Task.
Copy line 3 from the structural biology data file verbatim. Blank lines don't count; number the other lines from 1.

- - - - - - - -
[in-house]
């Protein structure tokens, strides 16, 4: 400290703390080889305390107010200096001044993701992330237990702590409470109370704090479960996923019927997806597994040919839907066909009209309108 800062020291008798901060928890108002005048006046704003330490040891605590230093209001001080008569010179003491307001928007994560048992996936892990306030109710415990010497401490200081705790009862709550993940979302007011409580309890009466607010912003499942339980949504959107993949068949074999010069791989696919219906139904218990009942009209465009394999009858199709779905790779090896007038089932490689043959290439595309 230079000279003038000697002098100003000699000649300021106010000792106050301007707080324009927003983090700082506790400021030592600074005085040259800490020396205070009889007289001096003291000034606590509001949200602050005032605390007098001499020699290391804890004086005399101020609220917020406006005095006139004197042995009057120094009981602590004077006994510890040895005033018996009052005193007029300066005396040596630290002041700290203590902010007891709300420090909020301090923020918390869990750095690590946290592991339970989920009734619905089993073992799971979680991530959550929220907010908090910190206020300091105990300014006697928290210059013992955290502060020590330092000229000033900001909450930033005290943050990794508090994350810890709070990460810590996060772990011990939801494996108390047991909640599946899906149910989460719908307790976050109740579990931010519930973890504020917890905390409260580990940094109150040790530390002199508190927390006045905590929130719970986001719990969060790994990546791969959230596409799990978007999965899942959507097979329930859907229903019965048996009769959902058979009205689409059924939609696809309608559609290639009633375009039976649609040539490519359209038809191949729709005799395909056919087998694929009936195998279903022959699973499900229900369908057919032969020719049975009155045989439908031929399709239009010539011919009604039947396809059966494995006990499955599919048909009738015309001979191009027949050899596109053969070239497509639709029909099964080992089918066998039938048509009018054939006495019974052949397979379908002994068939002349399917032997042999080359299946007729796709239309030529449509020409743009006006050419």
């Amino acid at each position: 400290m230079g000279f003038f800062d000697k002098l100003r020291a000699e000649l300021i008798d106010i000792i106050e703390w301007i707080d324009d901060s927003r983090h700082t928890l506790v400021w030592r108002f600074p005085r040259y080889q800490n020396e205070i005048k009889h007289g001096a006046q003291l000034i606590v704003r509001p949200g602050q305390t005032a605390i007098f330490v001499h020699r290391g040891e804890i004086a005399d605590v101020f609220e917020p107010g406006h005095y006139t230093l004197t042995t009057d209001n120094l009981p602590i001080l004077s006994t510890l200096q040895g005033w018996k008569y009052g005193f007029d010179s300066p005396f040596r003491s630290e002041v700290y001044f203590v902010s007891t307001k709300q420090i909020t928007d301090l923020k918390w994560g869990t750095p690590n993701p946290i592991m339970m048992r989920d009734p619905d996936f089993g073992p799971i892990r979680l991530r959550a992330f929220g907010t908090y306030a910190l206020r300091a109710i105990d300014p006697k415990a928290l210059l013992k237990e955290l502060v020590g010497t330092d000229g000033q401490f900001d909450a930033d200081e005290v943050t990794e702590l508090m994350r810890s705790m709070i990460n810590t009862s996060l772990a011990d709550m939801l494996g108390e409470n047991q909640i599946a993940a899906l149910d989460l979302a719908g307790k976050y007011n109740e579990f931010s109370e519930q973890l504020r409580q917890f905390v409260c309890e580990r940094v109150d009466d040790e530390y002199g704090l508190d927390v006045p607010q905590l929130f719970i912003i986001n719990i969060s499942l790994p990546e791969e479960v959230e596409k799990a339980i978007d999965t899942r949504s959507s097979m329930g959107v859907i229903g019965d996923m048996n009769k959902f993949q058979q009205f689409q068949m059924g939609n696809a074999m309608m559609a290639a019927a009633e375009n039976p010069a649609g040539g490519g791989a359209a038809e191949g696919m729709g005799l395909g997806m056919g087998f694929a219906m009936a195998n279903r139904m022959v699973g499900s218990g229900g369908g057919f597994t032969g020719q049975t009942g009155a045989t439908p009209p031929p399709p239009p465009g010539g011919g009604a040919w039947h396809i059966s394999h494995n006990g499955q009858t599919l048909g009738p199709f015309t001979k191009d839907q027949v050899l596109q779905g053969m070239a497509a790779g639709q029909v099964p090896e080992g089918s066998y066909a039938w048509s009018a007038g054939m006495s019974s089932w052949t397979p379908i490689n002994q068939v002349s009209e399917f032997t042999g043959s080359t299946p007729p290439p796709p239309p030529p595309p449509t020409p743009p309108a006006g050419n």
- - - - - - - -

């Amino acid at each position: 400290m230079g000279f003038f800062d000697k002098l100003r020291a000699e000649l300021i008798d106010i000792i106050e703390w301007i707080d324009d901060s927003r983090h700082t928890l506790v400021w030592r108002f600074p005085r040259y080889q800490n020396e205070i005048k009889h007289g001096a006046q003291l000034i606590v704003r509001p949200g602050q305390t005032a605390i007098f330490v001499h020699r290391g040891e804890i004086a005399d605590v101020f609220e917020p107010g406006h005095y006139t230093l004197t042995t009057d209001n120094l009981p602590i001080l004077s006994t510890l200096q040895g005033w018996k008569y009052g005193f007029d010179s300066p005396f040596r003491s630290e002041v700290y001044f203590v902010s007891t307001k709300q420090i909020t928007d301090l923020k918390w994560g869990t750095p690590n993701p946290i592991m339970m048992r989920d009734p619905d996936f089993g073992p799971i892990r979680l991530r959550a992330f929220g907010t908090y306030a910190l206020r300091a109710i105990d300014p006697k415990a928290l210059l013992k237990e955290l502060v020590g010497t330092d000229g000033q401490f900001d909450a930033d200081e005290v943050t990794e702590l508090m994350r810890s705790m709070i990460n810590t009862s996060l772990a011990d709550m939801l494996g108390e409470n047991q909640i599946a993940a899906l149910d989460l979302a719908g307790k976050y007011n109740e579990f931010s109370e519930q973890l504020r409580q917890f905390v409260c309890e580990r940094v109150d009466d040790e530390y002199g704090l508190d927390v006045p607010q905590l929130f719970i912003i986001n719990i969060s499942l790994p990546e791969e479960v959230e596409k799990a339980i978007d999965t899942r949504s959507s097979m329930g959107v859907i229903g019965d996923m048996n009769k959902f993949q058979q009205f689409q068949m059924g939609n696809a074999m309608m559609a290639a019927a009633e375009n039976p010069a649609g040539g490519g791989a359209a038809e191949g696919m729709g005799l395909g997806m056919g087998f694929a219906m009936a195998n279903r139904m022959v699973g499900s218990g229900g369908g057919f597994t032969g020719q049975t009942g009155a045989t439908p009209p031929p399709p239009p465009g010539g011919g009604a040919w039947h396809i059966s394999h494995n006990g499955q009858t599919l048909g009738p199709f015309t001979k191009d839907q027949v050899l596109q779905g053969m070239a497509a790779g639709q029909v099964p090896e080992g089918s066998y066909a039938w048509s009018a007038g054939m006495s019974s089932w052949t397979p379908i490689n002994q068939v002349s009209e399917f032997t042999g043959s080359t299946p007729p290439p796709p239309p030529p595309p449509t020409p743009p309108a006006g050419n």